An article on an EMS blog caught my eye in the past week:

COPD was the third-leading cause of death in the U.S. in 2011 and is expected to become the third-leading cause of death worldwide by 2020.


Hoyert DL, Xu JQ. Deaths: preliminary data for 2011. Natl Vital Stat Rep, 2012; 61(6): 1–65.

Lopez AD, Shibuya K. Chronic obstructive pulmonary disease: current burden and future projections. Eur Respir J, 2006; 27(2): 397.

This caused me to dig up a presentation I did in 2006 at a Fitness Seminar, wherein I was discussing chronic medical conditions, which are caused by poor lifestyle choices and I noted then:

In 1999 CVD contributed to a third of global deaths. In 1999, low and middle income countries contributed to 78% of CVD deaths. By 2010 CVD is estimated to be the leading cause of death in developing countries. Heart disease has no geographic, gender or socio-economic boundaries.

I further stated:

Chronic illness have overtaken communicable disease as a major cause of death and disability worldwide. chronic diseases, including such noncommunicable conditions as cardiovascular disease, cancer, diabetes and respiratory disease, are now the major cause of death and disability, not only in developed countries, but also worldwide. The greatest total numbers of chronic disease deaths and illnesses now occur in developing countries.

I then dug deeper to see how this has changed since 2006, and the outlook has become even more bleak!

More than 75% of all deaths worldwide are due to noncommunicable diseases (NCDs). NCD deaths worldwide now exceed all communicable, maternal and perinatal nutrition-related deaths combined and represent an emerging global health threat. Every year, NCDs kill 9 million people under 60 years of age. The socio-economic impact is staggering. These NCD-related deaths are caused by chronic diseases, injuries, and environmental health factors. Important risk factors for chronic diseases include tobacco, excessive use of alcohol, an unhealthy diet, physical inactivity, and high blood pressure.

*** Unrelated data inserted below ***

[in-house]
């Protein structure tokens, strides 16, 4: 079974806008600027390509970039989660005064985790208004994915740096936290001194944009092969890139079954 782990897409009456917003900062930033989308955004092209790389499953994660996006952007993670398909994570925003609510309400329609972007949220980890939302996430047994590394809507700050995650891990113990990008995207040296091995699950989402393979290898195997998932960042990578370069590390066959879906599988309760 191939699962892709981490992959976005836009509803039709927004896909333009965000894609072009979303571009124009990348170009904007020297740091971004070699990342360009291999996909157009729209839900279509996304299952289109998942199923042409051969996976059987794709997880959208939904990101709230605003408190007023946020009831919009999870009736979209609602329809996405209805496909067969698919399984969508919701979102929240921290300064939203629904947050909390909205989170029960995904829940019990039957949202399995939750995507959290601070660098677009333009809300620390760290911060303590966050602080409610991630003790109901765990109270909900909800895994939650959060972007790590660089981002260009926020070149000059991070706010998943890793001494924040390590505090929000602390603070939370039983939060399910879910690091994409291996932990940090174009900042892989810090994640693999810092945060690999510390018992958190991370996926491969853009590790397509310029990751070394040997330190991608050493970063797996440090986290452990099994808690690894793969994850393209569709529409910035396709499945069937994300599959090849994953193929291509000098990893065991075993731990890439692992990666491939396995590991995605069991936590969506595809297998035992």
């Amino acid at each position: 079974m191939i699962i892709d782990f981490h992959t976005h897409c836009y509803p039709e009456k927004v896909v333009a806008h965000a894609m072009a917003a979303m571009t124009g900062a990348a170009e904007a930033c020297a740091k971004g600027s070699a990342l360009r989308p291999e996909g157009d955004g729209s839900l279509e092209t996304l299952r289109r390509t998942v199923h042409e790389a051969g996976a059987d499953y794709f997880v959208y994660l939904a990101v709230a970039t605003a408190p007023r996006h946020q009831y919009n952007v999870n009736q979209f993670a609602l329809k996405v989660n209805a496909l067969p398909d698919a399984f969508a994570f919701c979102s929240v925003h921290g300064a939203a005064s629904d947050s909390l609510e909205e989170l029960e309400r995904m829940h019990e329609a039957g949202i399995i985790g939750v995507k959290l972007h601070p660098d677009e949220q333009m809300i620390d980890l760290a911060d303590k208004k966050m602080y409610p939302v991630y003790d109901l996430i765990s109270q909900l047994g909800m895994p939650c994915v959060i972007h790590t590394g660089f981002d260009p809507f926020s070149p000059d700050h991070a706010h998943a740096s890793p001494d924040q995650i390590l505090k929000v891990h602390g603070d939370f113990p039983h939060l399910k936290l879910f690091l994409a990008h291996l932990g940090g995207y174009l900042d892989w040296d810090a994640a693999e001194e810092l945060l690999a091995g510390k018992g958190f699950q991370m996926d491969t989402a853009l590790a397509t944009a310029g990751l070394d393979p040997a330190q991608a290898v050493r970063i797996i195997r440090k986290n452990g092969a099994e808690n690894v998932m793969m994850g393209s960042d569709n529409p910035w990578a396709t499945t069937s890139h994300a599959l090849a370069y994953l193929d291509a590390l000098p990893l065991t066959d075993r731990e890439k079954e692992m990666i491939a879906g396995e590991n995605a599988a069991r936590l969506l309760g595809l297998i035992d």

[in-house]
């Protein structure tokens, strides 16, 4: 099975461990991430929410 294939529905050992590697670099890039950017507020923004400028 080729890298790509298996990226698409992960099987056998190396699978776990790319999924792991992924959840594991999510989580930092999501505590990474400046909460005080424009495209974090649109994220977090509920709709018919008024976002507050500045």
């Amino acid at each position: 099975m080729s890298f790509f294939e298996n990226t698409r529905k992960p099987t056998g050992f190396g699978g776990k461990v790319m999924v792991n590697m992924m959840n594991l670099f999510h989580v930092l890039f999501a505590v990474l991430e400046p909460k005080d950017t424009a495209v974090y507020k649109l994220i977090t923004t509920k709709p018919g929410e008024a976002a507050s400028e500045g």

The world now suffers from a global epidemic of poor lifestyle choices! Medically we call them chronic illnesses or NCD’s, but the issue at hand is that they can be avoided, reversed and prevented; with smarter lifestyle choices. The why and the how of these lifestyle choices is a debate for another blog, but poor socioeconomic conditions, poverty, malnourishment and diets deficient in basic nutritional building blocks all form part of this dynamic.

These poor lifestyle choices and the death, illness, and disability they cause will soon dominate health care costs and should be causing public health officials, governments and multinational institutions to rethink how they approach this growing global challenge. To exacerbate the matter; the deaths, illnesses and disability are spiralling at even faster rates in the developing world, where the infrastructure is even weaker than in the developed world.


It is estimated that by 2020 the number of people who die from ischemic heart disease will increase by approximately 50% in countries with established market economies and formerly socialist economies, and by over 100% in low- and middle-income countries. Similar increases will also be found in cerebrovascular disease (Stroke) by 2020!

This is indeed a frightening prospect; NCDs are expected to account for 7 of every 10 deaths in the world! The overextended healthcare systems in Africa and Asia will battle to cope with these spiralling patient numbers.

A (positive) point to ponder as we consider this bleak outlook; the principal known causes of premature death from NCDs are tobacco use, poor diet, physical inactivity, and harmful alcohol consumption – all of these are preventable and manageable; as they relate to personal choices. Therefore we need to focus on creating a environment where these same individuals can make the correct choices which will have a positive impact on their lives. This is where governments, aid agencies and multi-nationals should focus their energies, and the approach should be more carrot than stick, which is not the case at present.